Bill Ulfelder began his career with The Nature Conservancy more than 18 years ago, but his love affair with nature started long before. “Growing up in Washington, DC, even the small, half-acre triangular park with a labyrinth of azalea bushes a few blocks from our home in the city was ‘wild’ to me,” he says. “Small or no, I loved every moment of that time outdoors.”
His love of nature was motivated by his father, who took Bill and his younger brother on hikes in parks throughout Washington, DC every weekend. Bill’s passion for conservation outside of the United States was inspired by his granddad, who had been stationed by the US Army in Rio de Janiero during World War II and had used early remote sensing technologies to map the Amazon. Bill’s granddad told his grandson, “If I could go anywhere in the world it would be back to the Amazon before it’s gone.”
As an undergraduate, Bill followed that advice and, as part of his Morehead-Cain Scholarship at The University of North Carolina at Chapel Hill, spent time studying conservation in the Peruvian Amazon. There, he conducted research on the ways settlers developed livelihood strategies based on indigenous practices to farm, hunt and fish depending on the water levels of the region’s rivers. From then on, his passion for global conservation was unalterable. Upon graduation Bill was awarded a Fulbright Scholarship to undertake a work/study program with the Panamanian Park Service before earning dual Master’s Degrees from Duke University Nicholas School of the Environment in Resource Economics and Policy as well as Forest Management.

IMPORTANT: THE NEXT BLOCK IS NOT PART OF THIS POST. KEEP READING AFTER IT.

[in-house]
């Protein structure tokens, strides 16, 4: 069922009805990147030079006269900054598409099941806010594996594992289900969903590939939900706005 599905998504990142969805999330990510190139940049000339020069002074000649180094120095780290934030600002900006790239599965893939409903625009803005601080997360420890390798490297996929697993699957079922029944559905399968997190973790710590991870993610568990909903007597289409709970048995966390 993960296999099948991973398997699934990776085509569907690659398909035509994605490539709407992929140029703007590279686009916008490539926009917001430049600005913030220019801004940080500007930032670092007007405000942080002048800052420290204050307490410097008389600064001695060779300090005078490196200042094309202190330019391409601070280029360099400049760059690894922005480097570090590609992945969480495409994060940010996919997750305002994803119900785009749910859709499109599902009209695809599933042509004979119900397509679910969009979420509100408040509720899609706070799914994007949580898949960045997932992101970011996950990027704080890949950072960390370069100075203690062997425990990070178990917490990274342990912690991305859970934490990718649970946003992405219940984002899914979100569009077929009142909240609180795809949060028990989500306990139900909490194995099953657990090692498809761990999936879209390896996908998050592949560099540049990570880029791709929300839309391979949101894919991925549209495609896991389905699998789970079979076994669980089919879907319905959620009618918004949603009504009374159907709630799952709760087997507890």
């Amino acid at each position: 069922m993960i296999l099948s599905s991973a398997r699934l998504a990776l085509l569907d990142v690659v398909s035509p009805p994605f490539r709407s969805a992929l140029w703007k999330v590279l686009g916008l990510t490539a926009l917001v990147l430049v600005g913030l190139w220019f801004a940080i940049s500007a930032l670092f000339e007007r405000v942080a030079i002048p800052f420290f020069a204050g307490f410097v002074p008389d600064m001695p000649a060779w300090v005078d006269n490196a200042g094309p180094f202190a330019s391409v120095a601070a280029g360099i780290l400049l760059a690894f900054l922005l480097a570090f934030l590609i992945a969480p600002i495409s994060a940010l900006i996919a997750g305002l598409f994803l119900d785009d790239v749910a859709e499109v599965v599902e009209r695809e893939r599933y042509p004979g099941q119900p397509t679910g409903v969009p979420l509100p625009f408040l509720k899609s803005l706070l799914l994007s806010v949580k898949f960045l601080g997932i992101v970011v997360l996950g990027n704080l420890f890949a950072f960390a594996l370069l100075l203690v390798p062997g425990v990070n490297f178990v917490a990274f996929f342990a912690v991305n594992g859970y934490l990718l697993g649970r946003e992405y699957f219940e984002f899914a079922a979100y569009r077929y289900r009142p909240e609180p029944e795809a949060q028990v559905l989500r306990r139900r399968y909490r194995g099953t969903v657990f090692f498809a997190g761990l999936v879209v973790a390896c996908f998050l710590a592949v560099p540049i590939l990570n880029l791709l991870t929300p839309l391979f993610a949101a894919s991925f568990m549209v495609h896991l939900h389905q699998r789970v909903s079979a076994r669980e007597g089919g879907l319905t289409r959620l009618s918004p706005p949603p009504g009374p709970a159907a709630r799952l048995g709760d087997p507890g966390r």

Bill joined the Conservancy in 1995, when he was awarded a Population and Environment Fellowship with the University of Michigan, which provided him with the opportunity to work with the Conservancy in Peru and Ecuador.
In 1997, Bill was appointed Peru program director, where he helped negotiate a $10.5 million debt-for-nature swap that provides income for Peruvian protected areas. In 2003 he moved to Flagstaff, Arizona where he served as the Conservancy’s Northern Arizona director overseeing landscape scale forest conservation efforts with the US Forest Service and conservation and community interests. As the Conservancy’s Eastern Colorado director, Bill oversaw grasslands conservation of the Western High Plains and led numerous partnership efforts within both the private and public sectors. Additionally, he served as the Conservancy’s Central Caribbean director leading conservation efforts in the Dominican Republic, Haiti, Cuba and Puerto Rico for much of 2008.
Today Bill leads The Nature Conservancy’s New York program with a staff of 160 people and more than 70,000 members, including 150 trustees across the state. Though he’s traveled the world on behalf of the Conservancy—to the likes of Mongolia, the Dominican Republic, Northern Kenya and Tanzania—Bill finds himself most at home with his wife and daughter in New York City. “New York and New Yorkers played historic leadership roles in the creation of our modern American conservation consciousness, not the least of whom is Theodore Roosevelt. The New York Director of the Nature Conservancy is a role I have been preparing for my entire life.”